On July 24, 1983, George Brett hit a two-run homer to give the Royals the lead in the ninth inning at Yankee Stadium – or so it appeared until New York manager Billy Martin asked the umpires to check the Kansas City star’s bat, it was found to have too much pine tar, the home run was overturned, and Brett was ejected.
Kansas City played the remainder of the game under protest, and after that protest was upheld – an extremely rare thing in baseball – the Royals returned to New York on August 18 to finish out their 5-4 victory, with Martin staging his own protest, which was denied when the umpires came prepared with a notarized letter affirming that Brett had touched all the bases on his homer.
The Pine Tar Incident played out fully in three weeks, but that was more than enough time to turn it into American business.
Emery Worldwide, which still exists in vestigial form under the umbrella of UPS, was a big player in the shipping game at the time, and acted quickly to become the company that shipped Brett’s bat from the American League office back to the future Hall of Famer after it was inspected. Not only that, Emery got Brett to do a commercial in which he thanked a deliveryman for the safe return of his lumber.
This is relevant today because of the revelation by The New York Times this week that the Red Sox were busted using an Apple Watch to steal signs against the Yankees last month. While stealing signs is legal and very much part of the game, using technological aids is verboten, and Boston got caught on camera doing it.
The Red Sox have the day off Monday, in the middle of a nine-game homestand, and if Chris Young, the outfielder who reportedly was the beneficiary of the cheating operation, or somebody else from the Red Sox isn’t at the Apple Store signing autographs that day, it will be a failure of American capitalism. Apple should give each player on the team a watch, then do a commercial lampooning the whole affair. There are lots of ways to capitalize on this, particularly locally, as Boston fans are plenty accustomed to railing against cheating accusations leveled against their teams.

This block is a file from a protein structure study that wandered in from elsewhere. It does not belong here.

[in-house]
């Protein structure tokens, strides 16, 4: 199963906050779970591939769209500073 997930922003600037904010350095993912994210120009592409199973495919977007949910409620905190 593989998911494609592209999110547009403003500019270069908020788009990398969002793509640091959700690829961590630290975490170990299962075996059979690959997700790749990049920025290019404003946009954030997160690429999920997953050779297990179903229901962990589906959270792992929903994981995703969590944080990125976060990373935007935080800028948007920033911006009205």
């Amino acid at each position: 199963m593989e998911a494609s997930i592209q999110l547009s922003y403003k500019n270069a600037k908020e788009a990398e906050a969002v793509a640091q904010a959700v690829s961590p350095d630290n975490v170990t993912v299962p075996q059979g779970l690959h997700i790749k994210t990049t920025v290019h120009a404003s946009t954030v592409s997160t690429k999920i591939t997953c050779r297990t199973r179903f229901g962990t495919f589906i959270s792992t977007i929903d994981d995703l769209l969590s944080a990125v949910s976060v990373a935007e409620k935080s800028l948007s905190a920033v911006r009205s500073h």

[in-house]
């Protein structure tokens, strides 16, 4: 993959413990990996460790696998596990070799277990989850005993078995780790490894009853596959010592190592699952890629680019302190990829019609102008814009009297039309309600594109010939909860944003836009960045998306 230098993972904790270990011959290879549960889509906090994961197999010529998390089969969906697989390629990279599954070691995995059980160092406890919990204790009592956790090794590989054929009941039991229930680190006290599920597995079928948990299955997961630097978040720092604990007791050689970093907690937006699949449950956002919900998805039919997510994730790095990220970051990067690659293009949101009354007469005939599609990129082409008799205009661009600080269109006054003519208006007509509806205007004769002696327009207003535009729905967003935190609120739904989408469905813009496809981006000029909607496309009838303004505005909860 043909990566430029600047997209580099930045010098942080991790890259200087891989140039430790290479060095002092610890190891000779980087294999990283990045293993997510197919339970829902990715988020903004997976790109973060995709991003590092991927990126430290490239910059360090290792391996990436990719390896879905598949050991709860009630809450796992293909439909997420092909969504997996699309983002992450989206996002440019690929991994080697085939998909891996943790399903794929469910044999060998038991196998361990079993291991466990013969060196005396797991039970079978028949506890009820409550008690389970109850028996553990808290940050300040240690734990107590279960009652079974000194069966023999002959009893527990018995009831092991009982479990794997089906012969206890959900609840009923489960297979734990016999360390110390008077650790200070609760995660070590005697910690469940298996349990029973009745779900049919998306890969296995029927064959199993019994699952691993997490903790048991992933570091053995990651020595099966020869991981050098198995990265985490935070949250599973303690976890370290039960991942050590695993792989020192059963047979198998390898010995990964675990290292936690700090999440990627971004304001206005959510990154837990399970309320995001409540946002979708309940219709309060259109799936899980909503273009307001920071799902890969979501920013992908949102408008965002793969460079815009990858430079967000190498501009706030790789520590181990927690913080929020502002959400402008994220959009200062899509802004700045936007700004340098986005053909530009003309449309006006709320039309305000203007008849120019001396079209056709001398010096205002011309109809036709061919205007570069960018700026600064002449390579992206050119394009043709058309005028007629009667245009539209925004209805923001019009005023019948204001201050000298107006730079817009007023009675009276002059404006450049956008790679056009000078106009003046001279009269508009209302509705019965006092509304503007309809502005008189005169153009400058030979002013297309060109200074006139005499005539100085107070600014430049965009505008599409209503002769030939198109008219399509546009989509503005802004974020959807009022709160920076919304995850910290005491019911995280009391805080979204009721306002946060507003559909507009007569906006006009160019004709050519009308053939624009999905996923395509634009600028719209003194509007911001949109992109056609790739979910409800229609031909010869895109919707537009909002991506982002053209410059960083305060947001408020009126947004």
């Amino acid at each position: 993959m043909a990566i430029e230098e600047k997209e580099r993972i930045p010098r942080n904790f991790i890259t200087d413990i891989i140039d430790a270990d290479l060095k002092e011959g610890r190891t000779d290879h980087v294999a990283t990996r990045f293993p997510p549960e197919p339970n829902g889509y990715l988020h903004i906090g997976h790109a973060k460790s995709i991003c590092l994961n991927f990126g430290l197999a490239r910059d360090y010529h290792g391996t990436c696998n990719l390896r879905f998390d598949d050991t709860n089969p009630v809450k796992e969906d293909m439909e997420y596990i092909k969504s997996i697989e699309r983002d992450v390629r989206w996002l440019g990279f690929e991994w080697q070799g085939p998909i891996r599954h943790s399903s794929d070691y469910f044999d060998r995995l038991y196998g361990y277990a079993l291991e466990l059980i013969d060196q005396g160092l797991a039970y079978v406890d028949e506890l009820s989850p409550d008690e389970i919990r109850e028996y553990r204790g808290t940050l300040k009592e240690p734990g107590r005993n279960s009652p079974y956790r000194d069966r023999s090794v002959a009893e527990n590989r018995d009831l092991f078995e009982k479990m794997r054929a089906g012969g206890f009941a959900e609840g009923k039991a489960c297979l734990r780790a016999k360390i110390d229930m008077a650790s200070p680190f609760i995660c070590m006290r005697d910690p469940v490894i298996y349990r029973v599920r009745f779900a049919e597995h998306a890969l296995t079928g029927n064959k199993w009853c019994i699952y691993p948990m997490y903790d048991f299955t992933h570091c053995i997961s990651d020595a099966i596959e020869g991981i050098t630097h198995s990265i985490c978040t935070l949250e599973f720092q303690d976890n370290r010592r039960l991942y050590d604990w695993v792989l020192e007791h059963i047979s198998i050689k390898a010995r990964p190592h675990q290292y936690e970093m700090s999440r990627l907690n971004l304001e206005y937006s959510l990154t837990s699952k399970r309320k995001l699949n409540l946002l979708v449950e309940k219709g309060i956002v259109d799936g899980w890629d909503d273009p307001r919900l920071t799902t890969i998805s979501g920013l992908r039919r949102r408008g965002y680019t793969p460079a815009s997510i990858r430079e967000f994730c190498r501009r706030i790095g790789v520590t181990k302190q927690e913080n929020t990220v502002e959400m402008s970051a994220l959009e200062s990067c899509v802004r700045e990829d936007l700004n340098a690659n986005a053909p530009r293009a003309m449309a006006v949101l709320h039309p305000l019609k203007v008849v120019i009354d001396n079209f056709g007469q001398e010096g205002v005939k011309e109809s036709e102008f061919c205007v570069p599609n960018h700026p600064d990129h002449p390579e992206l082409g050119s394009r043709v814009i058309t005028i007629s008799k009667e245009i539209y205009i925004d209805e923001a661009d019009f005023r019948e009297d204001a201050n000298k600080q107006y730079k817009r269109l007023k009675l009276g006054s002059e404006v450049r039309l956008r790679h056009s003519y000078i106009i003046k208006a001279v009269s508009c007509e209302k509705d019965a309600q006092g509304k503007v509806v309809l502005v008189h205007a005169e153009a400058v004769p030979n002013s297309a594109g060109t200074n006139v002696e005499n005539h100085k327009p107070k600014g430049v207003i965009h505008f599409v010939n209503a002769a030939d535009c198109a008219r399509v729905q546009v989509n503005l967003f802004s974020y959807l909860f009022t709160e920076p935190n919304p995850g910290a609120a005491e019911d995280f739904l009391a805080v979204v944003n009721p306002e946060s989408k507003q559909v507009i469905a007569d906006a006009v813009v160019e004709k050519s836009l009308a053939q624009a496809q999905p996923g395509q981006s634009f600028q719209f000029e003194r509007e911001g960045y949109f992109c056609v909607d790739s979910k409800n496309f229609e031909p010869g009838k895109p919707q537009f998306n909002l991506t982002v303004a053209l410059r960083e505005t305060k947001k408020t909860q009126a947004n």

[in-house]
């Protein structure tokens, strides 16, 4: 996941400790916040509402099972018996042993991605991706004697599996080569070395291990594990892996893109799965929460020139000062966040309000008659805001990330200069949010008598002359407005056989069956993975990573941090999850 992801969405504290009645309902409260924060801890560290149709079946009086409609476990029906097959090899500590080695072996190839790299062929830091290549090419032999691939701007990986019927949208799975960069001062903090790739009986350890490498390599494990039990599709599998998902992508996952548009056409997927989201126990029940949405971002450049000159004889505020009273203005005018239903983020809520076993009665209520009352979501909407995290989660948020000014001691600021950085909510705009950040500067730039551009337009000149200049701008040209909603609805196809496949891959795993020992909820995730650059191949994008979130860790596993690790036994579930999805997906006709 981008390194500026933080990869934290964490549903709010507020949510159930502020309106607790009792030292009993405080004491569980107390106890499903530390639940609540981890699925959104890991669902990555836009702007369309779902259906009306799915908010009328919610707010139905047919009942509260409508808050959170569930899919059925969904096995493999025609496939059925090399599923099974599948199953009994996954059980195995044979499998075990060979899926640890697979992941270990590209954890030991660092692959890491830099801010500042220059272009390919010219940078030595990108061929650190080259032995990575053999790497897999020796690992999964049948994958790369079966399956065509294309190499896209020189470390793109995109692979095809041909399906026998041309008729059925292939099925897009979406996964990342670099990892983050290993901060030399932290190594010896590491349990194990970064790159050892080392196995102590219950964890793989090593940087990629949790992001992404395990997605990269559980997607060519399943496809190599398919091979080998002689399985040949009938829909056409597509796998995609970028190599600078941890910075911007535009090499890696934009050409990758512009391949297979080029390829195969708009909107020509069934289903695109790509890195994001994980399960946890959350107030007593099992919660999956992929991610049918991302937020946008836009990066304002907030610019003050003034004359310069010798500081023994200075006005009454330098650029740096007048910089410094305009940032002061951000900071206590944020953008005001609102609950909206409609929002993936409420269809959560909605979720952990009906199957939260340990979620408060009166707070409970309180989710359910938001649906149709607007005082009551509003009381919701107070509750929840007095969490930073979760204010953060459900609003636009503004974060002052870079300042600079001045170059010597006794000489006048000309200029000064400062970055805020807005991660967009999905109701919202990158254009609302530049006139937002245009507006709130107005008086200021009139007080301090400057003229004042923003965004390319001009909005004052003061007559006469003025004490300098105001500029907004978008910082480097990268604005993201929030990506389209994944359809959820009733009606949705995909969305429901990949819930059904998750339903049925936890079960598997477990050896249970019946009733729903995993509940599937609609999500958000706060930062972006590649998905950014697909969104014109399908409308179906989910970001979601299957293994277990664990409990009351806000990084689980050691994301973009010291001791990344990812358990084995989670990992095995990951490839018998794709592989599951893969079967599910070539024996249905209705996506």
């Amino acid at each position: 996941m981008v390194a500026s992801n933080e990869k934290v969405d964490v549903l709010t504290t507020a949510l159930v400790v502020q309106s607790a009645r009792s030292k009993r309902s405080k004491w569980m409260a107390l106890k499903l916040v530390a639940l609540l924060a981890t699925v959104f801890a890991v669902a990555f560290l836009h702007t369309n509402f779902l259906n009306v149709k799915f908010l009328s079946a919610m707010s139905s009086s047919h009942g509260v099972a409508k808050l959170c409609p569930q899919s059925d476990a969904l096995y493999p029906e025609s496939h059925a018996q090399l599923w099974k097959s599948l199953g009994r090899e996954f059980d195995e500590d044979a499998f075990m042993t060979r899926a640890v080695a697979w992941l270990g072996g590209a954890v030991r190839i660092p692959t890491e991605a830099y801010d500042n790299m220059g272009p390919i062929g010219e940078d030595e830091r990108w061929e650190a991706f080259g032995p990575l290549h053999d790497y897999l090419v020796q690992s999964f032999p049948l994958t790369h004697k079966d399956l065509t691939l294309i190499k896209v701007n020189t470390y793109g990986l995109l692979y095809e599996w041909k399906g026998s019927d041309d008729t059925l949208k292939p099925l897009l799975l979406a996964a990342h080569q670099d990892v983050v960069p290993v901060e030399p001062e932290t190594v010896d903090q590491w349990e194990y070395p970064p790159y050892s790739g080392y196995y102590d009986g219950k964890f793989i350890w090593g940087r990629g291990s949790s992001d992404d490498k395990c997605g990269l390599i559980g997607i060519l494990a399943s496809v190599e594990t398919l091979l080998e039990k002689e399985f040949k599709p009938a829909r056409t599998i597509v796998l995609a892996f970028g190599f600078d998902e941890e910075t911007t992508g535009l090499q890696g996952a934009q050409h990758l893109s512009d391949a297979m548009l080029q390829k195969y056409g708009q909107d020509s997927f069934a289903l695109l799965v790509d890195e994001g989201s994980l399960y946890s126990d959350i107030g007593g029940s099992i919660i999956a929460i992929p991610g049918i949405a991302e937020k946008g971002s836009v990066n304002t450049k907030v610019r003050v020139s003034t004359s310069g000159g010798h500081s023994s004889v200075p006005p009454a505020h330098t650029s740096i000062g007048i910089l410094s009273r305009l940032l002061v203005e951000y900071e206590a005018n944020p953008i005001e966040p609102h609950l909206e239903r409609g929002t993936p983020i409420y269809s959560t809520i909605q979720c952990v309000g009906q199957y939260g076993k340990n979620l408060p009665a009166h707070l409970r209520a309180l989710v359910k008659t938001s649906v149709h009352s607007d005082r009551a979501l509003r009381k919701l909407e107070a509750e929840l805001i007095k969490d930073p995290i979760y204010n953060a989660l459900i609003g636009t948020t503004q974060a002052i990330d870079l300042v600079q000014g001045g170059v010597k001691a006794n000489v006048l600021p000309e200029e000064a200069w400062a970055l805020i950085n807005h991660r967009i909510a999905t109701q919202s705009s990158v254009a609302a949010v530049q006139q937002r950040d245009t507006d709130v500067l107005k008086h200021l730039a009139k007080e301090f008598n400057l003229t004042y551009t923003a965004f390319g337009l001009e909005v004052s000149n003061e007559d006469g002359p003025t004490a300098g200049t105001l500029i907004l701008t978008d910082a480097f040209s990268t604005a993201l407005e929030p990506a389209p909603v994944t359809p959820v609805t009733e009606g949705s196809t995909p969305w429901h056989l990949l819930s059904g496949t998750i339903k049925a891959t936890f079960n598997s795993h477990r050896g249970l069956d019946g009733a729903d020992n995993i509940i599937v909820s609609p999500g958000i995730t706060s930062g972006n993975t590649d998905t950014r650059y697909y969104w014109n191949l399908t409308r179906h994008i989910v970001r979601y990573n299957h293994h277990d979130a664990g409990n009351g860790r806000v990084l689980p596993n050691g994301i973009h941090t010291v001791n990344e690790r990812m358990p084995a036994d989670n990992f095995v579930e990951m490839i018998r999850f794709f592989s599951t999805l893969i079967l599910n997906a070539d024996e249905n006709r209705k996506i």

Speaking of which, where is Bill Belichick’s commercial for video cameras? How does Tom Brady not have a personally-endorsed line of air pressure gauges or phone-smashing hammers? Belichick is a noted curmudgeon, but Brady? The guy has his own book out now to separate idiots from their money in pursuit of “peak performance.” The sports cheating segment of the advertising industry should have grown by leaps and bounds in the past 34 years, but instead we see it cratering, even at a time when shameless fraud in the real world is at an all-time high.
At least we still have Rob Gronkowski. His Dunkin Donuts commercials aren’t as good (meaning make-you-think-you’re-on-drugs bonkers) now with Odell Beckham Jr. as they were with David Ortiz, but currently in existence is the Gronkball wireless speaker. The list price is $79.95, but that only allows it to feel like a deal when you get it for the real price of $69.95. And if you don’t think that’s the real price, then you don’t know a thing about Rob Gronkowski, the biggest 14-year-old boy in the United States of America.
Gronkowski has no shame whatsoever. That’s how you make money. For their own enrichment and our entertainment, here’s hoping the Red Sox and Apple figure that out quickly.